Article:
Citing the Arizona Constitution, a 2000 ballot measure and even a dictionary definition of the word “available,” attorneys for Gov. Jan Brewer have asked the Arizona Supreme Court to reject a lawsuit filed by a liberal advocacy group against an upcoming Medicaid enrollment freeze.
Attorneys for the state argued in a filing that was submitted today that the Arizona Center for Policy in the Public Interest is misinterpreting a 2000 ballot measure that drastically expanded Medicaid coverage and essentially asking the Arizona Health Care Cost Containment System to illegally spend money that the Legislature has not appropriated.
The Governor’s Office and Attorney General’s Office also asked the court to refuse the center’s request for an injunction against the enrollment freeze, which is scheduled to go into effect on July 1.
At stake is a potential $207 million deficit in the fiscal 2012 budget that would be created if the court rules against the state.
The ballot measure, Proposition 204, directed AHCCCS to fund the expanded eligibility through money from a court settlement with tobacco companies and other “available” funds, which ACLPI attorney Tim Hogan argued was a requirement that the state use whatever funds necessary to pay for the Medicaid expansion. But Brewer’s attorneys argued that the ballot measure was not a blank check for the Medicaid program.
In fact, the state’s attorneys argued, the lawsuit does not even name the correct defendants. The center sued Brewer and AHCCCS Director Tom Betlach, neither of whom have the authority to appropriate additional money for the state’s Medicaid program. The suit did not name the Legislature – the entity with the constitutional power to appropriate money – and even if it did, Brewer’s attorneys argued that the request would violate the Arizona Constitution on several fronts.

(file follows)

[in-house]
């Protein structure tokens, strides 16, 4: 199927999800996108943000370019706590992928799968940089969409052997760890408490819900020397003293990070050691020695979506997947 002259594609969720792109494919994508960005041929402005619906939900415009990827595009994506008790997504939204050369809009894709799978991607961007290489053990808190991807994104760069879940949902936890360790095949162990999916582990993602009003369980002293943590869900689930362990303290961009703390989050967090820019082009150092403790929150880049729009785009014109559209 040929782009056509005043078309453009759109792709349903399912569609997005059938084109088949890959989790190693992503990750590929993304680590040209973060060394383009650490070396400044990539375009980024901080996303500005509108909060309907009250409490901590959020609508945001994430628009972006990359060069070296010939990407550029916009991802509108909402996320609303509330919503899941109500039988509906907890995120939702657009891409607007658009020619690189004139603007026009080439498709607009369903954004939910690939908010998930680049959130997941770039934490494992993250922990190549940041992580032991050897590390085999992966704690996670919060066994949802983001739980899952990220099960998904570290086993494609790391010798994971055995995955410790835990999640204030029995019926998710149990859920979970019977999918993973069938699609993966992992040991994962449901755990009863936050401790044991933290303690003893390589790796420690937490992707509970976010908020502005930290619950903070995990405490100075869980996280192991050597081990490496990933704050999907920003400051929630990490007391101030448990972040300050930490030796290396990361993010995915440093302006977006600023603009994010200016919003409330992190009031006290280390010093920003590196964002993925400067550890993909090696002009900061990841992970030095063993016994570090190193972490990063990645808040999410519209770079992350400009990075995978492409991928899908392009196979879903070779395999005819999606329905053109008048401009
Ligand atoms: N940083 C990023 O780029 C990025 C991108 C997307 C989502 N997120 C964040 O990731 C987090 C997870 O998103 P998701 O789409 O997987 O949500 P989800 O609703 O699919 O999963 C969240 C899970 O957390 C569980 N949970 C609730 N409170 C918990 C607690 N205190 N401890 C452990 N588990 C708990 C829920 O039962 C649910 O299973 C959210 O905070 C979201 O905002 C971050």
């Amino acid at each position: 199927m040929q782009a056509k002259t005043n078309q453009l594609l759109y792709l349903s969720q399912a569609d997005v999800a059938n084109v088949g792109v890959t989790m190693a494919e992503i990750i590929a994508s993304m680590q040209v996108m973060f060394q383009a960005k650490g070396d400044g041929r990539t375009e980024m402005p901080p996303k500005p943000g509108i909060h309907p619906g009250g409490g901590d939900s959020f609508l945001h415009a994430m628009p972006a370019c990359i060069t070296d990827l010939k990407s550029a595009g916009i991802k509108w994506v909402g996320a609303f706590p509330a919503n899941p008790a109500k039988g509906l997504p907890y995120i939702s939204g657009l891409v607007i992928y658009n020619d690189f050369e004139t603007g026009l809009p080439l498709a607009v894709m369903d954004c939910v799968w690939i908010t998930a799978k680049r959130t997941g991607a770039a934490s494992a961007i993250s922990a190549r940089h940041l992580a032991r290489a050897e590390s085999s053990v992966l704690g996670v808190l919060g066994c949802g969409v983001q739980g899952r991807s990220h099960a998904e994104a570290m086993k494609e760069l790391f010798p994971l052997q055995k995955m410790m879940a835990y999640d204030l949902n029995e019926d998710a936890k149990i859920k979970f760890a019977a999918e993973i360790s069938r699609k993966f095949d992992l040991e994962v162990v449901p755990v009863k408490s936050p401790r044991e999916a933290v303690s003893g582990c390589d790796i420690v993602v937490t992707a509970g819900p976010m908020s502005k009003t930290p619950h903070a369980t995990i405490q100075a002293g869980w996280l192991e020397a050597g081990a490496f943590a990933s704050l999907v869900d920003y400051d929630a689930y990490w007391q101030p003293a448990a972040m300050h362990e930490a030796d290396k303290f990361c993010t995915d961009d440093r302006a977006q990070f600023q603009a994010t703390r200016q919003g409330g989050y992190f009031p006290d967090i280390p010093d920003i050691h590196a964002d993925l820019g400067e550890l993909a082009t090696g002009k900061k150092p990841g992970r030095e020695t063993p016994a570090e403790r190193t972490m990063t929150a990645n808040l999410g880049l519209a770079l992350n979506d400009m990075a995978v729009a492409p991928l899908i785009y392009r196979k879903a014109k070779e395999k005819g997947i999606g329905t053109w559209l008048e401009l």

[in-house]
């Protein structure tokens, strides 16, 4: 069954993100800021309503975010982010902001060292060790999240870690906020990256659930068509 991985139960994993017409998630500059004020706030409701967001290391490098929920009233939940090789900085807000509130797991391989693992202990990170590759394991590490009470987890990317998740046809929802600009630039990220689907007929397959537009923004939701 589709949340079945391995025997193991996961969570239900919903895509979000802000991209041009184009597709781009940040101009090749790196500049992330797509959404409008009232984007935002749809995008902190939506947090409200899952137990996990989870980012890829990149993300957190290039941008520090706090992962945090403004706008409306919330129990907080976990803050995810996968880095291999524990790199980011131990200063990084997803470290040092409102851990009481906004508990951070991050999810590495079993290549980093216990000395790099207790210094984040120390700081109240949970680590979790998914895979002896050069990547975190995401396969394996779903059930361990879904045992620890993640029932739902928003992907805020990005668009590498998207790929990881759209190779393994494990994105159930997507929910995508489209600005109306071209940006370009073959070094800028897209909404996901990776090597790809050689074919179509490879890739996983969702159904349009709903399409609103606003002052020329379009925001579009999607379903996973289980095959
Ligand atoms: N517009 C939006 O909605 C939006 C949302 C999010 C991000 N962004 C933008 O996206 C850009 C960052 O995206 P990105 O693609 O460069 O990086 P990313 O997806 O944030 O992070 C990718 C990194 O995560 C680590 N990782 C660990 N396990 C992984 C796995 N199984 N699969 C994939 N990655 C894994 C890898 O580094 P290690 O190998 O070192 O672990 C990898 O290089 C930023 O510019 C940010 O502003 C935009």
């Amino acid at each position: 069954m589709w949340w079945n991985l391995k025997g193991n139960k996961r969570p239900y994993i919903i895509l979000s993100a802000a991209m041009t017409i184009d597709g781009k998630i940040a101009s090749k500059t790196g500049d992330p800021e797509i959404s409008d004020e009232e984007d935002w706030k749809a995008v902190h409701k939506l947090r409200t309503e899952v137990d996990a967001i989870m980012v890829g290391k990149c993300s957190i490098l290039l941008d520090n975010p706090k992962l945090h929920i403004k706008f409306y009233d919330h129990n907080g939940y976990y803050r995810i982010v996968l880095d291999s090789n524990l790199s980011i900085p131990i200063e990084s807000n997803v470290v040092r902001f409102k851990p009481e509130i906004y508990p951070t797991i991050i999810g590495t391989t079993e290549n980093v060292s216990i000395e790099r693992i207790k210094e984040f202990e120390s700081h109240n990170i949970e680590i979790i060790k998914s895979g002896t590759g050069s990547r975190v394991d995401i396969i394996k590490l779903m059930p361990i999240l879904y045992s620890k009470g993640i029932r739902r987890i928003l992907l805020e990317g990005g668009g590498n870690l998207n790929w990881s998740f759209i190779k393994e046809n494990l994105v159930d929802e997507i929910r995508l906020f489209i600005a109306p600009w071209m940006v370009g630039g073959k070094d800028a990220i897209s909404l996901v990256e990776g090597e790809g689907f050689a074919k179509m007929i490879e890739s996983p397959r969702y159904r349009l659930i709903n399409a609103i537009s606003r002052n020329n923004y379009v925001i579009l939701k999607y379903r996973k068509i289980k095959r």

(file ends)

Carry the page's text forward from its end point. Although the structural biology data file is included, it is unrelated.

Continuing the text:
“Rather than challenge the Legislature overtly, the petitioners instead seek an order requiring the governor and director to continue coverage for the Proposition 204 expansion population without an appropriation to do so,” the state’s motion read.
The lawsuit “assumes the existence of the funds needed to pay for services,” Brewer’s attorneys wrote. Even if such funds were available – an assertion Brewer and Republican lawmakers have repeatedly disputed – the “requirement would have been unenforceable.”
Brewer’s lawyers argued that the writers of Proposition 204 did not intend to create an “open-ended black hole” for the state’s treasury. Arguments in favor of the ballot measure stated that the tobacco settlement fund would not only cover the AHCCCS expansion, but may have money left over for other programs. Voters clearly did not intend to create an open-ended, unspecified appropriation, they said.
The state’s attorneys argued that the court should deny Hogan’s petition for special action – meaning he asked the high court to hear the case without first going through the lower courts– because he is asking the Supreme Court to decide a political question. The attorneys cited Brewer’s 2009 lawsuit against the Legislature, in which the court ruled that a case over whether the Legislature should include particular items in the budget “clearly are political questions.”
“The determination of whether general fund revenues are available to be used or obtained to supplement the Tobacco Funds is solely within the discretion of the Legislature to decide,” the state’s motion read.
Both the Governor’s Office and Attorney General’s Office also filed motions asking the court to reject Hogan’s request for an injunction that would block the July 1 enrollment freeze for childless adults on AHCCCS. Attorneys for the two offices argued that Hogan did not show a high likelihood of success and did not show that the plaintiffs would suffer irreparable harm as a result of the freeze – both requirements for an injunction.
“Petitioners merely speculate as to the worse-case scenario possible,” Attorney General Tom Horne wrote in a separate request to deny the injunction, referring to the center’s arguments that the plaintiffs would be ineligible for AHCCCS if they lost coverage for some reason. “As a result, petitions request an equitable remedy against a situation that may never occur.”
Horne argued that it is the state, not the plaintiffs, which will suffer irreparable harm if there is an injunction. The state is expecting the AHCCCS cuts to save the state about $207 million, and if the Supreme Court blocks the enrollment freeze from going into effect, the money will have to come from other state agencies and departments.